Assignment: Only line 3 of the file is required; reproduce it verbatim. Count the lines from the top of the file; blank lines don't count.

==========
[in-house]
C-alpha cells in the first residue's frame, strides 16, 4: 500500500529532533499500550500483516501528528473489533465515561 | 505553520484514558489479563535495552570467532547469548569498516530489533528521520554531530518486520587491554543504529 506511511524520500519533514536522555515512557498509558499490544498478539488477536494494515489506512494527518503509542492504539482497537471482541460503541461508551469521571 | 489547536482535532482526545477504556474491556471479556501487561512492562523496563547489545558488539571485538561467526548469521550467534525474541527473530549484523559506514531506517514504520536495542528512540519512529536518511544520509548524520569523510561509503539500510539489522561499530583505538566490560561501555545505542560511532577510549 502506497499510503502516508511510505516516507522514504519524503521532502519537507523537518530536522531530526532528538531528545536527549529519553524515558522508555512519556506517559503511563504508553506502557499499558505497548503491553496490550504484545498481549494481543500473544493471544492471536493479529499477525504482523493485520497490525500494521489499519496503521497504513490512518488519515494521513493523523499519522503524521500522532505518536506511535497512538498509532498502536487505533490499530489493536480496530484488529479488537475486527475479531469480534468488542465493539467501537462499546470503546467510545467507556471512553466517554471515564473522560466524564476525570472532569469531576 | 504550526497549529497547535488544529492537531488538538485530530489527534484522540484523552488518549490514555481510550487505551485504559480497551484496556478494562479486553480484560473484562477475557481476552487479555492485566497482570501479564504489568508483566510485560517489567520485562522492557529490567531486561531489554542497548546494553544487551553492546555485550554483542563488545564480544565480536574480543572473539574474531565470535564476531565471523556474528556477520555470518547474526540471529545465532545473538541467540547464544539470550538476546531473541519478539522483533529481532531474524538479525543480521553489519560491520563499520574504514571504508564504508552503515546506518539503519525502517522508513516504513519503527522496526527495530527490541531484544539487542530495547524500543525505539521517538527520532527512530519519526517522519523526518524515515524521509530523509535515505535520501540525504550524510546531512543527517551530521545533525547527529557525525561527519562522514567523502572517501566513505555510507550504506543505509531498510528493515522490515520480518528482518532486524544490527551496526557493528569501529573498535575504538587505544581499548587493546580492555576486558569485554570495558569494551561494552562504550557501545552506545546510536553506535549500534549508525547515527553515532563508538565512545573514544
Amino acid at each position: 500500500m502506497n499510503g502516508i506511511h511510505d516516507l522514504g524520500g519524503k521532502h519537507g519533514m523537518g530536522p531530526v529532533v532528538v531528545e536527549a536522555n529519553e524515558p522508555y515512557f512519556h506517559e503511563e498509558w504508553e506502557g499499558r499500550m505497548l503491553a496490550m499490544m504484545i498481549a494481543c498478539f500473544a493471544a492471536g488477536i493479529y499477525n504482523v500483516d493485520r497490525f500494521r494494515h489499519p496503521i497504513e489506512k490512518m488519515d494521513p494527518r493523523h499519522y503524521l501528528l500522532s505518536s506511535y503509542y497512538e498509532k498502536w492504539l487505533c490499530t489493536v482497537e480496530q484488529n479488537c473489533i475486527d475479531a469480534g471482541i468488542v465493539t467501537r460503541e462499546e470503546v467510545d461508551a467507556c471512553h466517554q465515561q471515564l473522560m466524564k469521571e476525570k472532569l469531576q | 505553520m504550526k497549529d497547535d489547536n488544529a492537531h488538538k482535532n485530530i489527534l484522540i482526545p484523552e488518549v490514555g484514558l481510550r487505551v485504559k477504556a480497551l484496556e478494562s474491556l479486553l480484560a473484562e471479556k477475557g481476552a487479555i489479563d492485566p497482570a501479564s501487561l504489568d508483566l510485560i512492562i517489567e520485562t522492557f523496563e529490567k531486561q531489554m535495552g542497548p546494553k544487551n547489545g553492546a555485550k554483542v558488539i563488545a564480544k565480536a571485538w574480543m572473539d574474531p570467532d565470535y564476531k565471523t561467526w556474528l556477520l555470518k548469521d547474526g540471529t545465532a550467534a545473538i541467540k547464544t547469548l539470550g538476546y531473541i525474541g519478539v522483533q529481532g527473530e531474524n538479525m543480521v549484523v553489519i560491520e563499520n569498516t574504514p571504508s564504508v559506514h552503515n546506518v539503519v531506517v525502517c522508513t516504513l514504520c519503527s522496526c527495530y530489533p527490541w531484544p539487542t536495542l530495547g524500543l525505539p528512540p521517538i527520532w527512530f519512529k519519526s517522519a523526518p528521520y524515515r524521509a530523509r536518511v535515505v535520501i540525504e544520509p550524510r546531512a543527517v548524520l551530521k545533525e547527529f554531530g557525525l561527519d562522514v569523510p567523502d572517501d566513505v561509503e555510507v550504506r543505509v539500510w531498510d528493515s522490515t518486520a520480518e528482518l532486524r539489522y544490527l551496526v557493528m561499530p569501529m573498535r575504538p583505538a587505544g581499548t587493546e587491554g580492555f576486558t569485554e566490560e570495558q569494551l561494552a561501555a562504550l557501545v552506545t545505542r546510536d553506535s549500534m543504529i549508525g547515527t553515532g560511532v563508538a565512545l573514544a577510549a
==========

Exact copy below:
Amino acid at each position: 500500500m502506497n499510503g502516508i506511511h511510505d516516507l522514504g524520500g519524503k521532502h519537507g519533514m523537518g530536522p531530526v529532533v532528538v531528545e536527549a536522555n529519553e524515558p522508555y515512557f512519556h506517559e503511563e498509558w504508553e506502557g499499558r499500550m505497548l503491553a496490550m499490544m504484545i498481549a494481543c498478539f500473544a493471544a492471536g488477536i493479529y499477525n504482523v500483516d493485520r497490525f500494521r494494515h489499519p496503521i497504513e489506512k490512518m488519515d494521513p494527518r493523523h499519522y503524521l501528528l500522532s505518536s506511535y503509542y497512538e498509532k498502536w492504539l487505533c490499530t489493536v482497537e480496530q484488529n479488537c473489533i475486527d475479531a469480534g471482541i468488542v465493539t467501537r460503541e462499546e470503546v467510545d461508551a467507556c471512553h466517554q465515561q471515564l473522560m466524564k469521571e476525570k472532569l469531576q | 505553520m504550526k497549529d497547535d489547536n488544529a492537531h488538538k482535532n485530530i489527534l484522540i482526545p484523552e488518549v490514555g484514558l481510550r487505551v485504559k477504556a480497551l484496556e478494562s474491556l479486553l480484560a473484562e471479556k477475557g481476552a487479555i489479563d492485566p497482570a501479564s501487561l504489568d508483566l510485560i512492562i517489567e520485562t522492557f523496563e529490567k531486561q531489554m535495552g542497548p546494553k544487551n547489545g553492546a555485550k554483542v558488539i563488545a564480544k565480536a571485538w574480543m572473539d574474531p570467532d565470535y564476531k565471523t561467526w556474528l556477520l555470518k548469521d547474526g540471529t545465532a550467534a545473538i541467540k547464544t547469548l539470550g538476546y531473541i525474541g519478539v522483533q529481532g527473530e531474524n538479525m543480521v549484523v553489519i560491520e563499520n569498516t574504514p571504508s564504508v559506514h552503515n546506518v539503519v531506517v525502517c522508513t516504513l514504520c519503527s522496526c527495530y530489533p527490541w531484544p539487542t536495542l530495547g524500543l525505539p528512540p521517538i527520532w527512530f519512529k519519526s517522519a523526518p528521520y524515515r524521509a530523509r536518511v535515505v535520501i540525504e544520509p550524510r546531512a543527517v548524520l551530521k545533525e547527529f554531530g557525525l561527519d562522514v569523510p567523502d572517501d566513505v561509503e555510507v550504506r543505509v539500510w531498510d528493515s522490515t518486520a520480518e528482518l532486524r539489522y544490527l551496526v557493528m561499530p569501529m573498535r575504538p583505538a587505544g581499548t587493546e587491554g580492555f576486558t569485554e566490560e570495558q569494551l561494552a561501555a562504550l557501545v552506545t545505542r546510536d553506535s549500534m543504529i549508525g547515527t553515532g560511532v563508538a565512545l573514544a577510549a